Today we have Karl, my nemesis from NaNo 2012. He neglects to mention the hellish schoolwork load I had, or my numerous extra curriculars, and makes it sound like I literally just had to write all month. Typical! But it’s a great look at what the competition was up to while we competed, and the values of writing with friends….
Regular followers of Miriam will know that she likes to write – a lot! One of the things she takes part in every year is National Novel Writing Month, or NaNoWriMo for short. For those who don’t know, NaNoWriMo takes place every year in November, with participants aiming to write a novel of at least 50,000 words in just 30 days. I, too, take part in NaNoWriMo every year, and it was through Nano that I met Miriam.
Now, for some people, 50,000 words just isn’t enough. Don’t get me wrong, writing 50,000 words in 30 days is incredibly tough and a huge achievement – I wrote 51k in my first Nano, and I believe Miriam did 50k in hers. (Ed: It was also 51. We clearly have some sort of psychic connection.) But once some people achieve this milestone, they feel that they can go for more…
In NaNoWriMo 2011 I had written a mammoth 160k. I believe this was the highest word count achieved in London that year. But, during the month, it felt lonely being so far out in front. Nobody else had a word count that came close to mine. I had no one to compete with.
At the end of NaNoWriMo 2011 I had said that the following year I would just go for 50k, but then someone said they’d give £100 to a charity of my choice if I wrote 200k for NaNoWriMo 2012, and I agreed – despite knowing how insanely tough writing 200k in 30 days would be.
On day 4 of NaNoWriMo I finally got to meet Miriam at a write in. I had already heard of her – I knew that in NaNoWriMo 2010 she had written an amazing 193k (whereas I had “only” managed 111k) and that she could write incredibly quickly. It was on that day, at the write in, that Miriam became the first person to win NaNoWriMo in London that year by reaching 50k (in NaNoWriMo everyone who writes at least 50k is declared a winner). I ended that day on “only” 32k. During that write in I would have told Miriam about my 200k target.
And then the war was on…
One aspect of NaNoWriMo is word wars. This is where two or more people challenge each other to see how much they can write in a set amount of time. Word wars can last as little as 5 minutes, and as long as the whole 30 day period of NaNoWriMo. Usually, there are no prizes for winning a word war, apart from the satisfaction of beating your opponents.
Miriam went on to declare her target for NaNoWriMo 2012 to also be 200k. Unlike the previous year, I now had someone to compete with.
She had already beaten me to 50k, but the month was still young. I got my 50k on day 6 – my fastest ever NaNoWriMo win. I then slowed down the pace, as writing at that speed was tough. I reached 100k on day 14. However, Miriam had slowed down further than me, and so I was the first to 100k!
Neither of us were going to give up as we continued to push on. I’d taken the first two weeks of November off of work, but now I had to return, and so I couldn’t write as much each day. My pace slipped further, and it took me to day 23 to reach the 150k milestone. But, again, I was still ahead of Miriam! However, I couldn’t stop writing with her still on my tail and going strong…
With just seven days left I had to pick up the pace. And I did. Miriam knew that she also needed to pick up the pace. And she did.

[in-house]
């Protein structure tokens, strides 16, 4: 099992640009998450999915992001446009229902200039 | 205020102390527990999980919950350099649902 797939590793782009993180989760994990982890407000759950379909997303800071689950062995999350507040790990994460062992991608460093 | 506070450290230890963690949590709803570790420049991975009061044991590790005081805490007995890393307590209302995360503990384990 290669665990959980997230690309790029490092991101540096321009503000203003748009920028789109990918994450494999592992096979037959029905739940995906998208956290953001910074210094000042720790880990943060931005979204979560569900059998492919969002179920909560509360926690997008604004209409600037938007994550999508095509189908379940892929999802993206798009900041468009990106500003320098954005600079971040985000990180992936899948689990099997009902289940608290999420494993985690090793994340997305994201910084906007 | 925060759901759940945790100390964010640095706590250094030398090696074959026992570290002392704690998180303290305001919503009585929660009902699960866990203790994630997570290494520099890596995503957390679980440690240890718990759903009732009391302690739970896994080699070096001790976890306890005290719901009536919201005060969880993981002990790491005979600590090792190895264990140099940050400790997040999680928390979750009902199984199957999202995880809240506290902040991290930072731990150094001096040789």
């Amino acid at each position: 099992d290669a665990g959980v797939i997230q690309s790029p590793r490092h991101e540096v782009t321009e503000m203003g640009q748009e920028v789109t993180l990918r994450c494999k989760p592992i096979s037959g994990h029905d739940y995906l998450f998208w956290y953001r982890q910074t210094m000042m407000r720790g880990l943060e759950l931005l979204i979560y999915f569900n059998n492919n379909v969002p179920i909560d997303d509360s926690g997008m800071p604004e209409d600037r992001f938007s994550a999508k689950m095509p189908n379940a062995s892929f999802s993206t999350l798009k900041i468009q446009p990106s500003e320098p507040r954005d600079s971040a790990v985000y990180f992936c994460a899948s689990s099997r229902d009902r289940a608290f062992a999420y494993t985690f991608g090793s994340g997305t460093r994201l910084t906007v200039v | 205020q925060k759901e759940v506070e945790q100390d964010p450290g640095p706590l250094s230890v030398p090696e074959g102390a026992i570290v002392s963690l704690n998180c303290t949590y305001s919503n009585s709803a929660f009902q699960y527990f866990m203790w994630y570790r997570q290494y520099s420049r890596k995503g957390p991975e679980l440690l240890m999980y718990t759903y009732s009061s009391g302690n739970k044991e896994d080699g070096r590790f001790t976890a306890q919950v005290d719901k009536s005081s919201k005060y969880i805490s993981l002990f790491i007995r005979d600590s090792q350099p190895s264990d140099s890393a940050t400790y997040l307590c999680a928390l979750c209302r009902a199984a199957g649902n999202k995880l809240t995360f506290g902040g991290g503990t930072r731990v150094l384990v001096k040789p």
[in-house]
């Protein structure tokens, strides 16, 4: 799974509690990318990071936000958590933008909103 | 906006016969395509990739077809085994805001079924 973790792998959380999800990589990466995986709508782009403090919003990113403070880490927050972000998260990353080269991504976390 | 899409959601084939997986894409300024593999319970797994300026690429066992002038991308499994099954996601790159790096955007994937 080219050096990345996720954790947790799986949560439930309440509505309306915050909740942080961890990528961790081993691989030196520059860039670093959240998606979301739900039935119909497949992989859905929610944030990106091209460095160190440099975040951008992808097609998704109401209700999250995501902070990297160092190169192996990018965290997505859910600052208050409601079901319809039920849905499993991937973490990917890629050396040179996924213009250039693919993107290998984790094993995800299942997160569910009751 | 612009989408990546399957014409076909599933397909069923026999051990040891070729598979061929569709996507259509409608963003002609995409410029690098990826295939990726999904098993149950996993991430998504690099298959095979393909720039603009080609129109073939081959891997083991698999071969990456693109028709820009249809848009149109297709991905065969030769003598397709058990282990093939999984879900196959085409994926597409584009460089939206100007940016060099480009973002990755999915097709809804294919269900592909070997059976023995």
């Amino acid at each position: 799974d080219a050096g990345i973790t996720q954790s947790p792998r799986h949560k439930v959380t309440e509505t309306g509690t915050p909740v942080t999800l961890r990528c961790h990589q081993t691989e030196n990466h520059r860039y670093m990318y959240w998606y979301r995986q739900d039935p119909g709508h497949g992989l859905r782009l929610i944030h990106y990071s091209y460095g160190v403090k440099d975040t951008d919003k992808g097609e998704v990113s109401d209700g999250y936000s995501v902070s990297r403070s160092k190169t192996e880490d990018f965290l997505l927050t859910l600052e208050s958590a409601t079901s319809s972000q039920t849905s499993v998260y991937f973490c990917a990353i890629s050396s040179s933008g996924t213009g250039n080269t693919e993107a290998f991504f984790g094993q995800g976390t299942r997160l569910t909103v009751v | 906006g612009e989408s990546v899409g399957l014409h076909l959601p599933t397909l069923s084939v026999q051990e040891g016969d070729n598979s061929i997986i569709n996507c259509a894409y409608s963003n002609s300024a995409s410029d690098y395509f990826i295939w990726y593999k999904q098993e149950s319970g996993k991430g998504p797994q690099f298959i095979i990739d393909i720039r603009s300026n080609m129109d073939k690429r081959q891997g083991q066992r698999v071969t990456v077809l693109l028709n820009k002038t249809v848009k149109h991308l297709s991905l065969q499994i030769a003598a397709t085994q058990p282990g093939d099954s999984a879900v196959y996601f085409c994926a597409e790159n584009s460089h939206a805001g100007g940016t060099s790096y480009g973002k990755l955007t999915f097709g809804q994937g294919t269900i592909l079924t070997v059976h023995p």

It turned out that she had more in the tank than I did, and was able to overtake me. I was writing at a pace that would take me to 200k by day 30, and I was struggling – I was tired, and, due to not eating or sleeping properly, I’d caught a mild cold. I was ill, exhausted, and working a full time job on top of doing NaNoWriMo – novel writing doesn’t get any tougher than this!
Towards the end it became clear that Miriam was going to get to 200k before me. She had found a new burst of speed in that last week, as she was determined to get to 200k first. And, indeed, on day 28, she did just that. I publically congratulated her, and metaphorically took my hat off to her.
On day 28 I had reached 186k. I could have stopped there if I had wanted to. There would have been no shame if I had done so. But, having seen Miriam reach the 200k goal, I was determined to get there myself. I carried on, reaching 192k on day 29, and then, with about an hour or so to go on day 30, I reached 200k. Miriam publically congratulated me, and saluted my efforts.
And here is the real benefit of having a friendly rivalry in NaNoWriMo. In word wars it really is the taking part that matters. There are no losers in word wars as everyone wins the real prize – and that’s to have more words of their novel written. By being in competition with Miriam, I was spurred on to keep going, and she in turn was spurred on by being in competition with me. If it hadn’t have been for Miriam, I genuinely don’t think I would have reached 200k. It would have been far too easy for me to have slowed down or quit earlier on. And so, for that, Miriam, I thank you!
Looking to the future, NaNoWriMo 2013 is only a couple of months away. This year I’m “only” going to go for 150k. For various reasons, Miriam has told me that she may only go for the standard 50k. I am therefore looking for a new nemesis this year.
Is there anyone out there who’d like to take me on?
Karl is 32, and lives in Harrow in north London. His day job involves doing very clever things with spreadsheets. Outside of work he’s in the process of gaining a second degree, likes to play video games when he has time (which is currently never), read books, and watch lots of TV. He’s probably seen more episodes of Doctor Who than you have. Some of his writings can be found on his website, and he blogs about various topics at “The Further Adventures of Karl”. You’re welcome to stalk him on Twitter at @KarlSGreen.